The Hitchhiker's Guide to the Galaxy by Douglas Adams is a hilarious sci-fi comedy. With witty comments about digital watches and depressed robots, Douglas Adams truly is a prophet to all comedy writers. The book opens with Earth and a man named Arthur Dent. Arthur's house is going to be demolished to make way for a bypass. To delay this, Arthur lays in front of the bulldozer that is advancing on his home. After laying there for quite a while, his friend, Ford Prefect tells him to get up and go to the bar with him because he has to tell him something important. After convincing the construction workers to wait in the plowing down of Arthur's home, they both head over to the local bar.
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Arthur is just a normal, average man and he shows this through his reactions to finding that the Earth was destroyed:
"The dollar, he thought, has sunk forever. Slight tremor there. Every Bogart movie has been wiped, he said to himself, and that gave him a nasty knock. McDonald's, he thought. There is no longer any such thing as a McDonald's hamburger. He passed out.(61)". Here, resting on the Vogon ship, Arthur is contemplating all the things he has lost and gauging how much they make him feel separated from everything he knows and loves. In The Hitchhiker's Guide to the Galaxy, Arthur Dent truly is the 'normal man' that readers can relate with.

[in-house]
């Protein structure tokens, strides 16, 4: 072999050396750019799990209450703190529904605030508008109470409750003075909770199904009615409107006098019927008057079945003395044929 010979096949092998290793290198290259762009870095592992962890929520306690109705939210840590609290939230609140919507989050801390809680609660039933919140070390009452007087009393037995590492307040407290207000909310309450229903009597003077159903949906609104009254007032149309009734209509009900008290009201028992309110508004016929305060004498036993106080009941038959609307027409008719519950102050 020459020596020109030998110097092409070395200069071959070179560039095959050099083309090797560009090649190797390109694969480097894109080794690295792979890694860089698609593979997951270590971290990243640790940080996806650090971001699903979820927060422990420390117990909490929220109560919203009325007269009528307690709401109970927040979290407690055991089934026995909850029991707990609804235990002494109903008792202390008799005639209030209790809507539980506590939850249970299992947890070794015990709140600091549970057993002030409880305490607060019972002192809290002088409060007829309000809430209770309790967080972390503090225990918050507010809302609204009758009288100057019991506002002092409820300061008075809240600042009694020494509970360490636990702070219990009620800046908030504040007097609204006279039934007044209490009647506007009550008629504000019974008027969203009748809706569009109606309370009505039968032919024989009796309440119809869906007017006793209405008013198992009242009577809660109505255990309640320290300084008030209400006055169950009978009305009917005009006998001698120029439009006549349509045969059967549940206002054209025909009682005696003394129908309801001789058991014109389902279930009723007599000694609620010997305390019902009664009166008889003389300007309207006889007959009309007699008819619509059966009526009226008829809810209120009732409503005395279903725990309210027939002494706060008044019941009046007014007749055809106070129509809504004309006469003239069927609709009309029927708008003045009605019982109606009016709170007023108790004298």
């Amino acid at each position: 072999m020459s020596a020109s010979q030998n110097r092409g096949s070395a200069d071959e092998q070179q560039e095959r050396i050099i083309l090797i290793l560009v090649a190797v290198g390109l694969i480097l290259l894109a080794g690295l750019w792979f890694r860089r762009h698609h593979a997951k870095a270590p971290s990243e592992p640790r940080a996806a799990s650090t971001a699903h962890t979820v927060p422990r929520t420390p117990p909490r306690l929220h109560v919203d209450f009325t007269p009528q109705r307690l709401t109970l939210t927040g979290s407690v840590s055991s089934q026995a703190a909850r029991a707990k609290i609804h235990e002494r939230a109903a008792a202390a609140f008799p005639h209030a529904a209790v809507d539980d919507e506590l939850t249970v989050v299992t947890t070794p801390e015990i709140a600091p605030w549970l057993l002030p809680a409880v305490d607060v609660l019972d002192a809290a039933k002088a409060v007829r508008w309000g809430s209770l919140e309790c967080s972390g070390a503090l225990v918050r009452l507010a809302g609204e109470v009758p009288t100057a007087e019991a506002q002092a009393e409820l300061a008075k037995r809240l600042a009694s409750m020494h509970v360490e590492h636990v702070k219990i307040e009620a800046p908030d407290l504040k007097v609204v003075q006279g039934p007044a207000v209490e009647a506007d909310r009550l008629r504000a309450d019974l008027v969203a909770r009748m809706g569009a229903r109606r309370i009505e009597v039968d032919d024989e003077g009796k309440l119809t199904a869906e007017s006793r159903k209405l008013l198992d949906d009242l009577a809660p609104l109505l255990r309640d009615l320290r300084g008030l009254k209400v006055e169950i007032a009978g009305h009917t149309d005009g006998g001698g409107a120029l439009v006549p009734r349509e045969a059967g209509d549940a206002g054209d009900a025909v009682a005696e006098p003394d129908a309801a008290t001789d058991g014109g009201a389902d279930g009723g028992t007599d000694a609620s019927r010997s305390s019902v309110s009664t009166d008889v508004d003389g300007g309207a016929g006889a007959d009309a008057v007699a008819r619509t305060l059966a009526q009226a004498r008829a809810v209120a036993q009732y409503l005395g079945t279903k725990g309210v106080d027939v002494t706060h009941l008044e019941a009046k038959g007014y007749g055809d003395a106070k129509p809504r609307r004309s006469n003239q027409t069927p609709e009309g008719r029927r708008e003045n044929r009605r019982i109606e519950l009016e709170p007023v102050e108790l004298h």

The theme of The Hitchhiker's Guide to the Galaxy is that when you are confronted with problems and hardships, take your time and don't panic. This is true because of the case that the in-book Hitchhiker's Guide:
" 'What is it? asked Arthur. 'The Hitchhiker's Guide to the Galaxy. It's a sort of electronic book, It tells you everything you need to know about anything. That's its job.' (52).
The Guide is covered with a case that reads: " 'Don't Panic' (52). When Arthur finds out that Earth has been destroyed, he goes into almost a state of hysteria. After receiving the electronic Hitchhiker's Guide he says: " 'I like the cover,' he said, 'Don't Panic.' It's the first helpful or intelligible thing anybody's said to me all day.' (52). As for the rest of the book, Arthur, as a character, doesn't really change from his original state, other than becoming a little less nervous about his surroundings.
Mostly in the beginning of the book, Arthur Dent has internal conflicts with himself. He has almost constant hysteria and depression for the next two chapters involving him. Though after these chapters of mourning for the Earth, he begins to live the life of a hitchhiker. He stops t really worrying about things that aren't about to kill him and just 'going with the flow'. I also believe that the reason that there is a lack of conflict is that it is more of a comedy than a traditional science-fiction book.
The book, The...